‘We also want the men to help contribute in the management of infertility, if you send your woman or your wife in the clinic and you are not there, that also is difficult, it hinders the treatment. So, you also must appeal to the men’ (Male, public health practitioner– Central River).

Respondents noted that there is currently no fertility assessment tool available for use in public or private facilities. When asked specifically about FertiStat [38,39,40], a self-assessment fertility tool to rapidly evaluate fertility status, and counsel men and women toward the most appropriate course of action, none of the participants had any knowledge of it:

‘…I never had the opportunity to get access to it [FertiStat]…I have never used it before. I am not sure if it is a general guiding protocol from the Ministry of Health, but I never come across something like that…’ (Male, policy implementer– North Bank).

Respondents claimed that the private sector in The Gambia provides a broader range of infertility diagnostic investigations and treatment options, than do those in public facilities ‘Infertility care is provided more in the private clinics than in the public sector’ (Male, public health practitioner, West Coast). However, they also noted that the high costs of accessing private care, which are born by patients through out-of-pocket expenditures, pose an equity issue in terms of lack of affordability among many of those in need: ‘Infertility for the Gambians is costly: they have to pay for consultation, they have to pay for scan, and they have to pay for medication’ (Male, private health practitioner– West Coast).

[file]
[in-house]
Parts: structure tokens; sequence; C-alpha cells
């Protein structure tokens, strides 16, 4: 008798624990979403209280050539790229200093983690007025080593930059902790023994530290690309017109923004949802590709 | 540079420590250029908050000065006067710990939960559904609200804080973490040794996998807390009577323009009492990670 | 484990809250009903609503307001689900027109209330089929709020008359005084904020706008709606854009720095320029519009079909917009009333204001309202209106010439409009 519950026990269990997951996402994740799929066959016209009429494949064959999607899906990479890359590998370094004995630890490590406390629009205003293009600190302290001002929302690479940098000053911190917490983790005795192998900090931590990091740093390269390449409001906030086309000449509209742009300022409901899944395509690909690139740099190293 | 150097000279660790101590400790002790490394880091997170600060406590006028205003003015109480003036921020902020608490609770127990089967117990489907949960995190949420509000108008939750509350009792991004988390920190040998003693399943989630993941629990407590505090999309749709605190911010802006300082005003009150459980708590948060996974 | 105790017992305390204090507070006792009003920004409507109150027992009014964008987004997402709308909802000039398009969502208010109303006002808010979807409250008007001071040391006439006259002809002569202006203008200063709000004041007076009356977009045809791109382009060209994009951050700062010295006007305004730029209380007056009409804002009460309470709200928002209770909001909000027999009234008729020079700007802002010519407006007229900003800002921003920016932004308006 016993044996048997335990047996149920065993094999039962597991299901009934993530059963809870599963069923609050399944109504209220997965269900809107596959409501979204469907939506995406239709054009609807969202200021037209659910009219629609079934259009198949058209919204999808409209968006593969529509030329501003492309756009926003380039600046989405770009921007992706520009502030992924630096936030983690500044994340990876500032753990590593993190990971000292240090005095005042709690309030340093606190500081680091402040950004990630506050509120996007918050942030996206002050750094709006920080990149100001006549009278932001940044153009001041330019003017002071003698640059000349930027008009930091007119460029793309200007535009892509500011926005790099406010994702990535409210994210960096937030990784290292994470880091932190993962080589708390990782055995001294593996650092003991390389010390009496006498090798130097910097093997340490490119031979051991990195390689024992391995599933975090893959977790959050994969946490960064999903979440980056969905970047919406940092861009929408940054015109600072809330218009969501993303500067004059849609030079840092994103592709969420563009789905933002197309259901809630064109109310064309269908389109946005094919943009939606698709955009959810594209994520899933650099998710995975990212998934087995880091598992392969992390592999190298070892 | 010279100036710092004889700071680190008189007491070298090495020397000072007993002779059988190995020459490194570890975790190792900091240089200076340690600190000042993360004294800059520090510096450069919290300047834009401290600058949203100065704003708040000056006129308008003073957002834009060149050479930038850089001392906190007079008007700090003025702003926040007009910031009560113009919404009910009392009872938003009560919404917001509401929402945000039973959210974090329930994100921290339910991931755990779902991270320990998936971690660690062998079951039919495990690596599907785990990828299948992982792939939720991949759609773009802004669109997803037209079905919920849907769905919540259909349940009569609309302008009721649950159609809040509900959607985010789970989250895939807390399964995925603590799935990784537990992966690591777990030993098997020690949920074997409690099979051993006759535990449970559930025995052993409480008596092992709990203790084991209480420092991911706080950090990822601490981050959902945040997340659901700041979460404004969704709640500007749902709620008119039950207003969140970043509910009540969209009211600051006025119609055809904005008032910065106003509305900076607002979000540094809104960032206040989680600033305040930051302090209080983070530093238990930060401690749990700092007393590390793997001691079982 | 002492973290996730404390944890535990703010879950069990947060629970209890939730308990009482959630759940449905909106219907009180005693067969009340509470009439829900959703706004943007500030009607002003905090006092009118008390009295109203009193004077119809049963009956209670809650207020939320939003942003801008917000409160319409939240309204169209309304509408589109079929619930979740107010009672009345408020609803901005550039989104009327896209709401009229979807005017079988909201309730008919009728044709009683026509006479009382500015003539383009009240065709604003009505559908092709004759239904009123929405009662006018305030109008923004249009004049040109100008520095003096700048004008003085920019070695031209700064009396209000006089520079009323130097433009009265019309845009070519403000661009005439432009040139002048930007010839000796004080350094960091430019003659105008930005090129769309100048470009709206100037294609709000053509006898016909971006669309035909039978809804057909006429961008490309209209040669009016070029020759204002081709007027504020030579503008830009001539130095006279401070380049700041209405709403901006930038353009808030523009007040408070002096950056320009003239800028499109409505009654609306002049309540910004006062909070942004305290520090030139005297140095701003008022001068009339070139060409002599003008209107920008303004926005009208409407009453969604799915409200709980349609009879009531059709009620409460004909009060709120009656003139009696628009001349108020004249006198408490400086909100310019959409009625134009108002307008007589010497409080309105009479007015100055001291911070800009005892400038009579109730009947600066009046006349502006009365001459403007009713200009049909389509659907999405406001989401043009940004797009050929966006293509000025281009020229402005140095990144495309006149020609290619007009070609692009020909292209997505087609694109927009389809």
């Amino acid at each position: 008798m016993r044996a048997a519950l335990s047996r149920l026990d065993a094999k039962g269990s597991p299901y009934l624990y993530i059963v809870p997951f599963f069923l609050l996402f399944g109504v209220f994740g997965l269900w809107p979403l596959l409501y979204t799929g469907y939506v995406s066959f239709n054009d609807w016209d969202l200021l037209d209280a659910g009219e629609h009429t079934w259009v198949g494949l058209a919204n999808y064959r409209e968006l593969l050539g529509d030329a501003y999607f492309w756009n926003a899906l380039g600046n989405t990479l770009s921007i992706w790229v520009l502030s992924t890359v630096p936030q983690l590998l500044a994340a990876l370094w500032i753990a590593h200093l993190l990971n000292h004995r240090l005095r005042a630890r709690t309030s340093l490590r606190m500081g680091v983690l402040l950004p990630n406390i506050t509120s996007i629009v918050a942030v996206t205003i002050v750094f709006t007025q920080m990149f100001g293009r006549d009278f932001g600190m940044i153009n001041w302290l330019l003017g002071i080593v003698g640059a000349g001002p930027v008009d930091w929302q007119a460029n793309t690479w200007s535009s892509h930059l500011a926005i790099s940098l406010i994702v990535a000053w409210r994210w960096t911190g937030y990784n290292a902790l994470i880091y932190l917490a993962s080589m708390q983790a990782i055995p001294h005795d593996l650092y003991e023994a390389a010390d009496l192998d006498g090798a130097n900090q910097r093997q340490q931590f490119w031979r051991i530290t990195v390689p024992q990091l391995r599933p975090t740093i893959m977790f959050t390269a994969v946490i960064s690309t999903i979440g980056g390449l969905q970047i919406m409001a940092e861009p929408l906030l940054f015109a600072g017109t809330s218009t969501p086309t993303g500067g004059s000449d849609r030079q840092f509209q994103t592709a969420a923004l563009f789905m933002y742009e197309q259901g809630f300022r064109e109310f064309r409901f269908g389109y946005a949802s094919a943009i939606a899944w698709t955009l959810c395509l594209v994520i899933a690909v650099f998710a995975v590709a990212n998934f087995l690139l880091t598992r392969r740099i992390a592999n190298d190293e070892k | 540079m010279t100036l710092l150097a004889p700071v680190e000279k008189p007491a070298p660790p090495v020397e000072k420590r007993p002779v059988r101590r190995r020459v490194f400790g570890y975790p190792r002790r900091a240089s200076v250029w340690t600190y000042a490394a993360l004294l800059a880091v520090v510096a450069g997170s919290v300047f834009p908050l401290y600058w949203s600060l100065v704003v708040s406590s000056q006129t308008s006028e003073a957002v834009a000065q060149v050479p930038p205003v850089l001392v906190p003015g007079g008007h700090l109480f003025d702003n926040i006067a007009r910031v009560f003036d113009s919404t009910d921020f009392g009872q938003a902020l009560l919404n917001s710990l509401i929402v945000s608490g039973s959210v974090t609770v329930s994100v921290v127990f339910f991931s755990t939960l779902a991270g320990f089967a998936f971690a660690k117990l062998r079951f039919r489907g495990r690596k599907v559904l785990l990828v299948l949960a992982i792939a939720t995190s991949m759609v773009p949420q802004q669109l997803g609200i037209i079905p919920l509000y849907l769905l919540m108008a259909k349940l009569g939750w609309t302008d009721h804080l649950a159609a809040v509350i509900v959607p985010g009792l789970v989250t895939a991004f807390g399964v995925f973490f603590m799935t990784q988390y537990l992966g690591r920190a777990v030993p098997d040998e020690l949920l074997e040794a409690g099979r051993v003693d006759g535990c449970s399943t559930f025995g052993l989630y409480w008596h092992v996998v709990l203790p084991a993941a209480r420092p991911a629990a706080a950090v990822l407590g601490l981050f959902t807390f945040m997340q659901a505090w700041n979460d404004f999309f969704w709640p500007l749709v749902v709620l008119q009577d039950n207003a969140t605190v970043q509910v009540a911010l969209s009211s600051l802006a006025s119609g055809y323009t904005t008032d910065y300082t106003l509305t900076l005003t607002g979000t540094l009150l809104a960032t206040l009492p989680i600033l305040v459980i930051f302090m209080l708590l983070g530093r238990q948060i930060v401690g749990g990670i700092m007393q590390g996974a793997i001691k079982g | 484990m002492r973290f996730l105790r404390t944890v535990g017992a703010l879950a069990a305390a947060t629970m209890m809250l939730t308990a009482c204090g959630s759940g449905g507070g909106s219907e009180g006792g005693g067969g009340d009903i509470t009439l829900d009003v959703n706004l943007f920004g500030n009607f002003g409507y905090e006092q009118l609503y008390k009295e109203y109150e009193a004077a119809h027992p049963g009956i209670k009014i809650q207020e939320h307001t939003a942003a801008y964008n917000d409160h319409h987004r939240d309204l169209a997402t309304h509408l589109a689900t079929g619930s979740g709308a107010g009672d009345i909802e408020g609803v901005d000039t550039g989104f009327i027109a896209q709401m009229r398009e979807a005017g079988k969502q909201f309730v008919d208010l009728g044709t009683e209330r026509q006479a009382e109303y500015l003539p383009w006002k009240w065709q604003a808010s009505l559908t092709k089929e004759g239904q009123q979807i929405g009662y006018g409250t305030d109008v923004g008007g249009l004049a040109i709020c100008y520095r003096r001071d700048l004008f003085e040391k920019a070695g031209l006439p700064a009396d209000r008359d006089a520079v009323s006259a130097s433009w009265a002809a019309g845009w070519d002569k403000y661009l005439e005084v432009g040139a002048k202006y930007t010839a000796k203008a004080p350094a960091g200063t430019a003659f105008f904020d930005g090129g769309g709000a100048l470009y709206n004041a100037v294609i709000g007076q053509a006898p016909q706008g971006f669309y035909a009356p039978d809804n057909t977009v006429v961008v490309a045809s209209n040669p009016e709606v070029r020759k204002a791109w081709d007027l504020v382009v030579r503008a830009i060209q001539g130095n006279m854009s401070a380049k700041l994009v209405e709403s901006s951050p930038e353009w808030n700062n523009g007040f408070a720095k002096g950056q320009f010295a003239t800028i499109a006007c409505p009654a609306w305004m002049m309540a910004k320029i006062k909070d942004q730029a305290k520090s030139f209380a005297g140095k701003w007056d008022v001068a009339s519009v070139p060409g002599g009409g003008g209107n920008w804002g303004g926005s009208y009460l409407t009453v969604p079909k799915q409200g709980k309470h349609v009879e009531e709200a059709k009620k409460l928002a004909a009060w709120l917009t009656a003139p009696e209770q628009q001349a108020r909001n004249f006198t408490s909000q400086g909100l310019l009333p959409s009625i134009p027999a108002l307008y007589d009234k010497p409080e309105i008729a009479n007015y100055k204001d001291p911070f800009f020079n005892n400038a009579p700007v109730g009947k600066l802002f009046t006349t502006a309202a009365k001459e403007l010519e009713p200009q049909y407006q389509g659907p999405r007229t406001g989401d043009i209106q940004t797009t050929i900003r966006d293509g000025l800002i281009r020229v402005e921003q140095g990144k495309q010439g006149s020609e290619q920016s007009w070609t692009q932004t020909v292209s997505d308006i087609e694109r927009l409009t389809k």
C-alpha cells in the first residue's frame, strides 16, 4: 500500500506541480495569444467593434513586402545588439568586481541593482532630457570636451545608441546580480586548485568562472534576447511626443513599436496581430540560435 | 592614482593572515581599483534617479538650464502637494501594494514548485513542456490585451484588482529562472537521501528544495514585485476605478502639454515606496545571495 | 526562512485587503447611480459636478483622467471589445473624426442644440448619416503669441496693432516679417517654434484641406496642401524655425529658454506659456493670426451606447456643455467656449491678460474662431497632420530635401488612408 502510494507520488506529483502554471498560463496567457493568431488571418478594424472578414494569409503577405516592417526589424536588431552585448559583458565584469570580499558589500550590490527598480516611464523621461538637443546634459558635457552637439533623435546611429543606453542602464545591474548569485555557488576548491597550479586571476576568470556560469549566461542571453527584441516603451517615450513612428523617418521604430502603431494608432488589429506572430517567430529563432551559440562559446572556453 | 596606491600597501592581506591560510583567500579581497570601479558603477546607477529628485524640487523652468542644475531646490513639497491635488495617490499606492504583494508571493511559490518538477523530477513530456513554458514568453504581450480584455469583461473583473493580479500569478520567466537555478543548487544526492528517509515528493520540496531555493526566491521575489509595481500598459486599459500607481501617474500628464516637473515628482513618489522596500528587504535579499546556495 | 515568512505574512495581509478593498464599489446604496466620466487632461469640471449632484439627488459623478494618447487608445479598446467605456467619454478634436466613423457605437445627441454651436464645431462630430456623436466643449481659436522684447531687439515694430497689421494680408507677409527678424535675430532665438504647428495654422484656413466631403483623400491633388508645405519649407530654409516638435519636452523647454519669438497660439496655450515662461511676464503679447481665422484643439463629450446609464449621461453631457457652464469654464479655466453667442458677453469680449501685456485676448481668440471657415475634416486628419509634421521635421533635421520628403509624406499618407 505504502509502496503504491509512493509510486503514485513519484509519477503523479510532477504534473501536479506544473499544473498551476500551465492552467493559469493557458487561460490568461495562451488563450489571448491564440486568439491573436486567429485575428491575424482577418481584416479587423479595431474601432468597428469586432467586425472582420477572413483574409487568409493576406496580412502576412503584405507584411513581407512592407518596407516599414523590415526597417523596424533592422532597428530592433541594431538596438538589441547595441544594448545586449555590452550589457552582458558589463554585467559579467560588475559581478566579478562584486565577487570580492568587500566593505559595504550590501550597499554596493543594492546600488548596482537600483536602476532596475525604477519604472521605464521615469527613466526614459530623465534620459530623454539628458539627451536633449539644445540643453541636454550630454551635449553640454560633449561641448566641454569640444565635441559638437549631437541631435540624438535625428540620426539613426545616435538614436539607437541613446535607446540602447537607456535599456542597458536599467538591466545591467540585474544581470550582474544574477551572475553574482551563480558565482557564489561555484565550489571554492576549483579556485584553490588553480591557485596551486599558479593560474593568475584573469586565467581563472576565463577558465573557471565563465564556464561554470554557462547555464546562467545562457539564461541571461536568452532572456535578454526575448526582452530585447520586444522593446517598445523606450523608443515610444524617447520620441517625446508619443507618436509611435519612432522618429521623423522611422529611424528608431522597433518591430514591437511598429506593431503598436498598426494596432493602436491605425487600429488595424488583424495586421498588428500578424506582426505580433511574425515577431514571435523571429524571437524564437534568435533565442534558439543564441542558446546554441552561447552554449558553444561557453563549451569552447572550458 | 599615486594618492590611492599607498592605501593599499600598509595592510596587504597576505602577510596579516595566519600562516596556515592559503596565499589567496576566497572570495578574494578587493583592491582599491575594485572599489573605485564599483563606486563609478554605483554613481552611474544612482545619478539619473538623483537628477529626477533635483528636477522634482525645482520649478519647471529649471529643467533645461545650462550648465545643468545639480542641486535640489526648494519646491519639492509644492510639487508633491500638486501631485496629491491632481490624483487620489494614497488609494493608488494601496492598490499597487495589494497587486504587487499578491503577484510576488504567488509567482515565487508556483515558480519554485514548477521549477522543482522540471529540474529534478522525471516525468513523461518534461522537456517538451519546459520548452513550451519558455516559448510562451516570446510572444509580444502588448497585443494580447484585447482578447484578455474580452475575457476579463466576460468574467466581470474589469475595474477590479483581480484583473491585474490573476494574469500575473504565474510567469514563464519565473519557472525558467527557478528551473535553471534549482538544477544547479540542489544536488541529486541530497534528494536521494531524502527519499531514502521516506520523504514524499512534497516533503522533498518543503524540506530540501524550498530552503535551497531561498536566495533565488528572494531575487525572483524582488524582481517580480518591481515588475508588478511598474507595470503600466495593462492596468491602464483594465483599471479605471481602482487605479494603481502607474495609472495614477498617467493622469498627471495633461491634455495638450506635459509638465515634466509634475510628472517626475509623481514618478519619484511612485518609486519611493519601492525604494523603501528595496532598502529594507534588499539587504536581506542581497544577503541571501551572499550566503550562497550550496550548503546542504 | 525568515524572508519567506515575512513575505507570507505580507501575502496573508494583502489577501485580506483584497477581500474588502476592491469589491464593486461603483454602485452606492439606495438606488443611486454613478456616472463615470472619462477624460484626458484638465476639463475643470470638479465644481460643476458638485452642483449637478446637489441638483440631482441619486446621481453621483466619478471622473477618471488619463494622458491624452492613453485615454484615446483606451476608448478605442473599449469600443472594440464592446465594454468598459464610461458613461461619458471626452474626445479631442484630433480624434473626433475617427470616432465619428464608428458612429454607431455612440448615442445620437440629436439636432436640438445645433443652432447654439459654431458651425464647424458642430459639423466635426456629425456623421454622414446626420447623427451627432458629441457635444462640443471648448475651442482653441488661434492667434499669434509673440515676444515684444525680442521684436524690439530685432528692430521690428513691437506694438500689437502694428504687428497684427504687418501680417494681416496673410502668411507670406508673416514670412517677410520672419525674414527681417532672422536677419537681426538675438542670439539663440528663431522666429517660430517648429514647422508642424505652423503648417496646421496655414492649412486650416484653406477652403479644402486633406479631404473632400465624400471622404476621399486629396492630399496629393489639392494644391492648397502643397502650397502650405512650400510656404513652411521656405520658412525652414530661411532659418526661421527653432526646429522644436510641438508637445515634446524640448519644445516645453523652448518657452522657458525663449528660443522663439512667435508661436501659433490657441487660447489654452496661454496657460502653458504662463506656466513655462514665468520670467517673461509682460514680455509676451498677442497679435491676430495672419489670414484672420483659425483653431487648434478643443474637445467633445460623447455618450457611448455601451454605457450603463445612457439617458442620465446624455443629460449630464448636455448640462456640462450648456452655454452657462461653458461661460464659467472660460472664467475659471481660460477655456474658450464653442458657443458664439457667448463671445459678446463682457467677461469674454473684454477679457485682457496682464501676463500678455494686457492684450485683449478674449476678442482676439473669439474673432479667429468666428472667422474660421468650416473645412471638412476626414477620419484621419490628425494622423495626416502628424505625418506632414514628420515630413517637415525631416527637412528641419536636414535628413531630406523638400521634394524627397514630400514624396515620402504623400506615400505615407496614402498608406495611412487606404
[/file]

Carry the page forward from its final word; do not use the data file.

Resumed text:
A partnership model between the public and private sectors for the delivery of fertility care is an option that was said to not yet be fully developed or utilised in The Gambia ‘…the coordination with the private sector is not very strong like in other countries, that’s not happening in The Gambia…’ (Male, policymaker– West Coast).

Medicines and technologies

Participants shared concerns about the implementation of fertility care in the public sector because of health system challenges such as shortage of medications and unavailability of certain equipment required for infertility investigations and treatment. Furthermore, the aforementioned ability of the private sector to respond better to fertility needs appears to have altered the referral system. In this regard, public health practitioners cited that despite having a preference for referring patients primarily within the public health system, the unavailability of fertility specialists and long waiting times, compel them to direct patients toward private care: